Subject: Re: newlock
To: Jason Thorpe <firstname.lastname@example.org>
From: Garrett D'Amore <email@example.com>
Date: 09/07/2006 14:07:58
Jason Thorpe wrote:
> On Sep 2, 2006, at 8:22 AM, Andrew Doran wrote:
>> Hi all,
>> I have been doing a bit of work on the newlock primatives that Jason
>> Thorpe added a few years back. I'd appreciate some constructive review
>> of the API before I start checking things in. I have put a couple of
>> draft manual pages for the primatives here:
> Couple of things out of the way first:
> - Thank you very much for picking this up. It is sorely needed, and
> I'm sorry that I haven't had the time to really run with it.
> - I'm VERY sorry it has taken me so long to provide a real response.
> And now, on to the real commentary :-)
> First of all, I am assuming that you also picked up my turnstile
> implementation and are going to bring it along with the rest of this
> stuff? If so, good -- that's what I was hoping for, because I would
> love to get rid of the *sleep interfaces completely, move everything
> that needs that functionality to condition variables, and shed the
> legacy sleep queues.
> Secondly, I want to be very careful about straying from the Solaris
> API on this stuff. Solaris's API is nice and minimalist, and they
> have more than proven that additional baggage in the synchronization
> APIs is not needed in order to get the job done.
I agree with Jason whole-heartedly here.
> ==> Mutex comments
> Overall, this looks great.
> I do, however, think that we should NOT get the *_high() variants.
> Instead, we should fix the code that needs to release spin locks in
> the wrong order. This might mean that code delays the transition, but
> I think it's better to force fixing it than it is to add a wart to the
> API. Note that this might mean defining a strict hierarchy of
> interrupt priority levels... right now, that hierarchy is loose,
> except for a few special cases.
I don't think it needs to be "strict", but we probably need to have at
least this prioritization:
certain devices that are above the scheduler (splhigh())
the scheduler (splclock())
devices below the scheduler (splbio(), splnet())
soft interrupts (splsoftxxx())
Further prioritization is probably not that useful.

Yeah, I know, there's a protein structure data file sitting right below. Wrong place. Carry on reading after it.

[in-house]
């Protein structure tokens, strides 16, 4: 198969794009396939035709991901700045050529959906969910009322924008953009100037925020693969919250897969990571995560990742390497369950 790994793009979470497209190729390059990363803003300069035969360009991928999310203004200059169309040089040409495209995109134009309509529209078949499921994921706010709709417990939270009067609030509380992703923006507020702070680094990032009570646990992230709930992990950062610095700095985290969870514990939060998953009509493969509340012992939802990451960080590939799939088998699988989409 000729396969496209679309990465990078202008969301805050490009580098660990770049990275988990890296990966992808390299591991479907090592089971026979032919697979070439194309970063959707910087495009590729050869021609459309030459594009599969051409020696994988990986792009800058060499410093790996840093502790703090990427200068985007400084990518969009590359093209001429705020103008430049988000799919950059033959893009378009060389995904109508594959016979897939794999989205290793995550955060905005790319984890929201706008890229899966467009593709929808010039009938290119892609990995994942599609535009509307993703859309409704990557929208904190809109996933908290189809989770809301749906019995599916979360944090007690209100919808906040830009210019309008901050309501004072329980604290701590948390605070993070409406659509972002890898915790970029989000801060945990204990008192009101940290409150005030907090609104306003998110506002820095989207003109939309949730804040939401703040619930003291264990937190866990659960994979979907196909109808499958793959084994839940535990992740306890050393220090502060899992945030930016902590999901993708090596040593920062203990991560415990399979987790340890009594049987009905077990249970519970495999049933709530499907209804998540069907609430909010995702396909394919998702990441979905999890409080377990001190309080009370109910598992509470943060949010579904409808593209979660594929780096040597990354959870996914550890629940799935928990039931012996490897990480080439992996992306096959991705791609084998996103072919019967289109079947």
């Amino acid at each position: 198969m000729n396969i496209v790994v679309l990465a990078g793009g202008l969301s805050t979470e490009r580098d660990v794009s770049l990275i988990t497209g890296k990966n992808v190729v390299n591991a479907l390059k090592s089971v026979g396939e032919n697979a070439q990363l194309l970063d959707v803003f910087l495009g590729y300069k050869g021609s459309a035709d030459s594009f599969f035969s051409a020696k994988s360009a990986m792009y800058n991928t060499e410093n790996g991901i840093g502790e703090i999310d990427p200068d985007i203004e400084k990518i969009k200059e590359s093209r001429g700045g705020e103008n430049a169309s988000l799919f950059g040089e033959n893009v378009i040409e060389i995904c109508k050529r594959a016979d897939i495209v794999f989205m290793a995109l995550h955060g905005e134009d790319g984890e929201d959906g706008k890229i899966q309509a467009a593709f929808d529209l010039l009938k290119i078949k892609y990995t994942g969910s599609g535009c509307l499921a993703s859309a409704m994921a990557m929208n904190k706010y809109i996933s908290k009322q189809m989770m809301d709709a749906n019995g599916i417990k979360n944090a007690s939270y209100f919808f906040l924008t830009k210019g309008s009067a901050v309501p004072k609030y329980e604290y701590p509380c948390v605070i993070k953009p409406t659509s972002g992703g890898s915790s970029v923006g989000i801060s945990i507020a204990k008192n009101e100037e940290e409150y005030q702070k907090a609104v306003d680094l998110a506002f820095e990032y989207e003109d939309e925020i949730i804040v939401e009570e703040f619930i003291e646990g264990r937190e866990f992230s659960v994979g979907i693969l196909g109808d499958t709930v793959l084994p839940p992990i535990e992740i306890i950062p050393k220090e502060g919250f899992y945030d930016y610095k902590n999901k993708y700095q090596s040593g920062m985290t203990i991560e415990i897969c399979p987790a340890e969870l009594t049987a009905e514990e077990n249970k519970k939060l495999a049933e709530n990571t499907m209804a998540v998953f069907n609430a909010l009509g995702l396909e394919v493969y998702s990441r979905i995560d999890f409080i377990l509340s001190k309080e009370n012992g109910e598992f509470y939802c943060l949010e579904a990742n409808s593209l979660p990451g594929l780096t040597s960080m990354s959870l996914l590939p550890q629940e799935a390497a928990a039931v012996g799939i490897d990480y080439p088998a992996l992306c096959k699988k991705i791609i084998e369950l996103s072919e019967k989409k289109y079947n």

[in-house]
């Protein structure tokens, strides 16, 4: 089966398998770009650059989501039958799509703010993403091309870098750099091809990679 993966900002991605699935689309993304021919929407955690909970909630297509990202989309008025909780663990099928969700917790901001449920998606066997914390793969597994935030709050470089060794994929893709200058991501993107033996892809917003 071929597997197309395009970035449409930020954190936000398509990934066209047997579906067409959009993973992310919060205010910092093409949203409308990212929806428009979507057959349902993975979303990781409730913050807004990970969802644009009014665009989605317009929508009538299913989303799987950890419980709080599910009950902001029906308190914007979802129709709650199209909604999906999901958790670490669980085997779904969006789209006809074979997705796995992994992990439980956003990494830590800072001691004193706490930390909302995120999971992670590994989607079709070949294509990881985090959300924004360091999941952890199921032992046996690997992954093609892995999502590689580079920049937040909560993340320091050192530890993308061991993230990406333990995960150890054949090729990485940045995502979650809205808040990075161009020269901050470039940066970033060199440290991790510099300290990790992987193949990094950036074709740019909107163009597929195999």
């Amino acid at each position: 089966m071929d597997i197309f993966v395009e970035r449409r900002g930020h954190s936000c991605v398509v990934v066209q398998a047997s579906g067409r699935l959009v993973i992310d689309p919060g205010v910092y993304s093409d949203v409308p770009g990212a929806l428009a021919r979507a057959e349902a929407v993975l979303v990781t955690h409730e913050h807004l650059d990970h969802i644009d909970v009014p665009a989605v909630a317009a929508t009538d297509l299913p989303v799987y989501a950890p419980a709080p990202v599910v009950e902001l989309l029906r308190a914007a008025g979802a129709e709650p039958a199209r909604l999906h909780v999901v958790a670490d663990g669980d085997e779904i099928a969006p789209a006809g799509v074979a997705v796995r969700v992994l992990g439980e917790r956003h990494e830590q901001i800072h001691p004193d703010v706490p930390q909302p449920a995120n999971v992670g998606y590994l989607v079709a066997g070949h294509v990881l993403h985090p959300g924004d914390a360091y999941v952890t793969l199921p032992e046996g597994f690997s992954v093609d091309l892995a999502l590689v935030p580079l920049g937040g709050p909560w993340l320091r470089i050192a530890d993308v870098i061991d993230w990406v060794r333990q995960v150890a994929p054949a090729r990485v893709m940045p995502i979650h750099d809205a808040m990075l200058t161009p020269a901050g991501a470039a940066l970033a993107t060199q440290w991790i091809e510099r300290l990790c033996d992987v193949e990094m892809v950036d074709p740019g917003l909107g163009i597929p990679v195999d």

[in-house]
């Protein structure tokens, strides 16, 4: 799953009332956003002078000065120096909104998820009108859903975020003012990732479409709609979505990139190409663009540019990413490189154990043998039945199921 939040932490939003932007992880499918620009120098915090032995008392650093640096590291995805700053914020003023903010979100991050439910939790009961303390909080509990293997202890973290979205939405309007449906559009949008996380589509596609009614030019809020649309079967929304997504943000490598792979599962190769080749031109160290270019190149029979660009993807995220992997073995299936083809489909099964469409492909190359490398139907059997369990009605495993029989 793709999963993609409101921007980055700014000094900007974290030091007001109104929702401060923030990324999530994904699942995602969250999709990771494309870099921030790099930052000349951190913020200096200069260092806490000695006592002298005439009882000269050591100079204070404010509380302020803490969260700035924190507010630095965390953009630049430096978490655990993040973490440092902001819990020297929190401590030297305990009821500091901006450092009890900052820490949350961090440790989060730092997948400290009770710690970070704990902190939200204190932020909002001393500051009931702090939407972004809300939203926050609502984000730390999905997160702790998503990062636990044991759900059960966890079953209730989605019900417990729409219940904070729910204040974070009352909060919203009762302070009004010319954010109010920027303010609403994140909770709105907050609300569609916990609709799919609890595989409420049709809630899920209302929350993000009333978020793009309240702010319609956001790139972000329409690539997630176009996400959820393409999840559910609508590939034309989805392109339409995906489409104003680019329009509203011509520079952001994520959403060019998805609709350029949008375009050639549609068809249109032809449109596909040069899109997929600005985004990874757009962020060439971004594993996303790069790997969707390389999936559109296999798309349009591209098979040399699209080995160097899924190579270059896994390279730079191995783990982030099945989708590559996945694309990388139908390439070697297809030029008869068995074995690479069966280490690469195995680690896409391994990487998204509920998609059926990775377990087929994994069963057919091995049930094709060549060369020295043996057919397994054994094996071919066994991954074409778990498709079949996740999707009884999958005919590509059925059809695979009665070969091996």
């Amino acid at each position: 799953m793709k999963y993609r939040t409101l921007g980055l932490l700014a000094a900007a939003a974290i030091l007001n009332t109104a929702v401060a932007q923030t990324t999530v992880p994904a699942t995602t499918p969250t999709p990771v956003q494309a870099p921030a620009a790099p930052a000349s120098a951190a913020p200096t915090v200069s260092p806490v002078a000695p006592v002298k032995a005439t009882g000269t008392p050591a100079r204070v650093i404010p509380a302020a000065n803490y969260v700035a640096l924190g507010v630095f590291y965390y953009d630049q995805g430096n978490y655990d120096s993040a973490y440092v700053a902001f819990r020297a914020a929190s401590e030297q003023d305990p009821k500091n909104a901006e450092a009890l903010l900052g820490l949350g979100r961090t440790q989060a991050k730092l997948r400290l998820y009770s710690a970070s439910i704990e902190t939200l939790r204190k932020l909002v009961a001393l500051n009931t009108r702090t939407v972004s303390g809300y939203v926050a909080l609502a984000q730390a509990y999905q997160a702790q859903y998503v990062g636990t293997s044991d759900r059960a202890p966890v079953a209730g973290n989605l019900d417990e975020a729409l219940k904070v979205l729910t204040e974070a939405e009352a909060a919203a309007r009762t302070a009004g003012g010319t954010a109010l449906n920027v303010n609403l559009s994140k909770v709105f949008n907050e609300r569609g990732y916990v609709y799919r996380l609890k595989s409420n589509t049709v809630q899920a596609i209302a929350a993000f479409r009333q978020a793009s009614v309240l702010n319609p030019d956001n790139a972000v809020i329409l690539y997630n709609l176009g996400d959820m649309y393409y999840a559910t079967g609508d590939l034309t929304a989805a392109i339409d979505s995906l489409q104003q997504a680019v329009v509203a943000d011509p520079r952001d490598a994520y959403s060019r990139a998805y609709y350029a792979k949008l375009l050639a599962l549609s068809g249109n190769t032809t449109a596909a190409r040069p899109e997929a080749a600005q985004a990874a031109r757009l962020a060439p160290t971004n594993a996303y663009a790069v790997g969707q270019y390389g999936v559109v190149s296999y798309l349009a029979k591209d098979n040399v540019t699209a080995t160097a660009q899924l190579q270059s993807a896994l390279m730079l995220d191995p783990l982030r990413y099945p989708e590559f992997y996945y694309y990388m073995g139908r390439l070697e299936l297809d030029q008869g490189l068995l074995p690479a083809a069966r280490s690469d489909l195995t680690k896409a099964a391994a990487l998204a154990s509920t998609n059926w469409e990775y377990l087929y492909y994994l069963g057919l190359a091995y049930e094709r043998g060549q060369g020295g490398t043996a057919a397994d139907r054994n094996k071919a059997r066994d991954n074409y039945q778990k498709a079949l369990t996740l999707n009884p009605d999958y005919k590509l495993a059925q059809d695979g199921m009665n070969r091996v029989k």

> Perhaps we should add a MUTEX_DRIVER, like the Solaris API now has.
> OpenSolaris says:
> 54 * MUTEX_DRIVER is always used by drivers. mutex_init()
> converts this to
> 55 * either MUTEX_ADAPTIVE or MUTEX_SPIN depending on the iblock
> Solaris calls mutex_held() mutex_owned(). We should probably follow
> Solaris in this regard.
> Solaris also has a mutex_owner(). Probably not useful except for
> debugging, but it's easy to implement, so we should probably just have
> it in our API, too.
Use of mutex_owner/mutex_owned outside of ASSERT() is forbidden in
Solaris. I wouldn't worry too much about this -- but drivers thinking
they want to use these are probably suffering from poor design.
> Please avoid changing the ABI if DIAGNOSTIC or LOCKDEBUG are defined.
> I know I made this mistake in my first cut, but let's fix it now :-)
Yes, a single ABI that works all the time is much to be preferred,
especially for LKMs.
> The documentation implies that holding an adaptive mutex across a
> sleep is not allowed. Actually, it is allowed, but of course leads to
> increased contention for the mutex. That said, some things might need
> to hold other things off while it sleeps waiting for some condition,
> so it should be officially allowed by the API.
> ==> Rwlock comments
> I don't think we should have adaptive vs. spin-only rwlocks. Solaris
> only has sleeper-style rwlocks, and we ourselves only have
> spinlockmgr() for a few special cases.
> Again, let's get rid of the *_high() versions. Do we really have
> spinlockmgr()-locks now that are released out-of-order?
> Solaris has only rw_enter() with a krw_t argument to indicate the
> mode. We should stick with the Solaris API for this. Also, Solaris
> only has a single rw_exit(), and we should follow that lead.
> Please rename rw_try_enter() and rw_try_upgrade() to rw_tryenter() and
> rw_tryupgrade(), to follow the Solaris API.
> krwlock_op_t should probably be renamed to krw_t, but that is a nit,
> and probably not that important (who actually declares a krw_t in any
> of their own data structures? :-)
> rw_downgrade() should not need the krwlock_op_t argument -- by
> definition, you are always going from writer->reader, so the extra
> argument is redundant.
> Similarly, rw_tryupgrade() does not need the krwlock_op_t argument,
> for the same reason (always reader->writer).
> Add a rw_lock_held() which in Solaris is equivalent to
> (rw_read_held(rw) || rw_write_held()).
> Again, sleeping rwlocks are allowed to be held across sleeps, and the
> documentation should reflect that.
>> Note that in the non-DIAGNOSTIC / MULTIPROCESSOR case, the spin locks
>> basically boil down to at most splraiseipl()/splx(). The adaptive locks
>> remain, however. I don't see that as a big problem:
> Not only is it not a problem, it's a requirement so that LKMs can work
> in UP -or- MP kernels :-)
> -- thorpej
Garrett D'Amore, Principal Software Engineer
Tadpole Computer / Computing Technologies Division,
General Dynamics C4 Systems
Phone: 951 325-2134 Fax: 951 325-2191